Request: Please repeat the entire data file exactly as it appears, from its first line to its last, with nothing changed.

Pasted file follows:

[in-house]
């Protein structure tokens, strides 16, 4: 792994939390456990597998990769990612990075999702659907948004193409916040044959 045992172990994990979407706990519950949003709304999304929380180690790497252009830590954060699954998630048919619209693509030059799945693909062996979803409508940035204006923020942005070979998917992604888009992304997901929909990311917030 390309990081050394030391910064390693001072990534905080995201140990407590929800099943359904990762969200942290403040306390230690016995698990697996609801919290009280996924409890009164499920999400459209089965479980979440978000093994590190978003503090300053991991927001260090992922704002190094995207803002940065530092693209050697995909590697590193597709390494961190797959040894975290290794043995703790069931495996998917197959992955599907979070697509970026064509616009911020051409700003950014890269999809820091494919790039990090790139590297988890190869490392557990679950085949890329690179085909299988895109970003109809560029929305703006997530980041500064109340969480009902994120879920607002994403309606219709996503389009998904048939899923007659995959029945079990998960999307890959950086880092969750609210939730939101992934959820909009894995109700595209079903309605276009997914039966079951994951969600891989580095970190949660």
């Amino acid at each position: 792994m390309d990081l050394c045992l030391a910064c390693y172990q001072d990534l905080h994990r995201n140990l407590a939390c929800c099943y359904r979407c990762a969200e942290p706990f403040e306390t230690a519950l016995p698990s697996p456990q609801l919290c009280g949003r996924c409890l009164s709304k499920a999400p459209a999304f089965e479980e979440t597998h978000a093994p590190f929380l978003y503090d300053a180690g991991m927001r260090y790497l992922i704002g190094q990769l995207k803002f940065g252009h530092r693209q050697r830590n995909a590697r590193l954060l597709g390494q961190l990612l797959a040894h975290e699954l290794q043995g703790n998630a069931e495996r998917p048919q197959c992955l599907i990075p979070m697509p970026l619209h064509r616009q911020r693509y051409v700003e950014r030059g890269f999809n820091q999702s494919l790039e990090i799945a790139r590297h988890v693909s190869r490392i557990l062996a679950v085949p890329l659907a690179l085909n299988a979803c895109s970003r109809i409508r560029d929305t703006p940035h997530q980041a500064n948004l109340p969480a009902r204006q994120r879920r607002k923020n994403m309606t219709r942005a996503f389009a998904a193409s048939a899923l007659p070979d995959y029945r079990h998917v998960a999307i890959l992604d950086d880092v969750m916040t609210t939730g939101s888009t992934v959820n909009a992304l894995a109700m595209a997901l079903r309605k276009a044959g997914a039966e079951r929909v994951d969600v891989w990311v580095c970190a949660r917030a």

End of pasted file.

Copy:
[in-house]
């Protein structure tokens, strides 16, 4: 792994939390456990597998990769990612990075999702659907948004193409916040044959 045992172990994990979407706990519950949003709304999304929380180690790497252009830590954060699954998630048919619209693509030059799945693909062996979803409508940035204006923020942005070979998917992604888009992304997901929909990311917030 390309990081050394030391910064390693001072990534905080995201140990407590929800099943359904990762969200942290403040306390230690016995698990697996609801919290009280996924409890009164499920999400459209089965479980979440978000093994590190978003503090300053991991927001260090992922704002190094995207803002940065530092693209050697995909590697590193597709390494961190797959040894975290290794043995703790069931495996998917197959992955599907979070697509970026064509616009911020051409700003950014890269999809820091494919790039990090790139590297988890190869490392557990679950085949890329690179085909299988895109970003109809560029929305703006997530980041500064109340969480009902994120879920607002994403309606219709996503389009998904048939899923007659995959029945079990998960999307890959950086880092969750609210939730939101992934959820909009894995109700595209079903309605276009997914039966079951994951969600891989580095970190949660």
């Amino acid at each position: 792994m390309d990081l050394c045992l030391a910064c390693y172990q001072d990534l905080h994990r995201n140990l407590a939390c929800c099943y359904r979407c990762a969200e942290p706990f403040e306390t230690a519950l016995p698990s697996p456990q609801l919290c009280g949003r996924c409890l009164s709304k499920a999400p459209a999304f089965e479980e979440t597998h978000a093994p590190f929380l978003y503090d300053a180690g991991m927001r260090y790497l992922i704002g190094q990769l995207k803002f940065g252009h530092r693209q050697r830590n995909a590697r590193l954060l597709g390494q961190l990612l797959a040894h975290e699954l290794q043995g703790n998630a069931e495996r998917p048919q197959c992955l599907i990075p979070m697509p970026l619209h064509r616009q911020r693509y051409v700003e950014r030059g890269f999809n820091q999702s494919l790039e990090i799945a790139r590297h988890v693909s190869r490392i557990l062996a679950v085949p890329l659907a690179l085909n299988a979803c895109s970003r109809i409508r560029d929305t703006p940035h997530q980041a500064n948004l109340p969480a009902r204006q994120r879920r607002k923020n994403m309606t219709r942005a996503f389009a998904a193409s048939a899923l007659p070979d995959y029945r079990h998917v998960a999307i890959l992604d950086d880092v969750m916040t609210t939730g939101s888009t992934v959820n909009a992304l894995a109700m595209a997901l079903r309605k276009a044959g997914a039966e079951r929909v994951d969600v891989w990311v580095c970190a949660r917030a």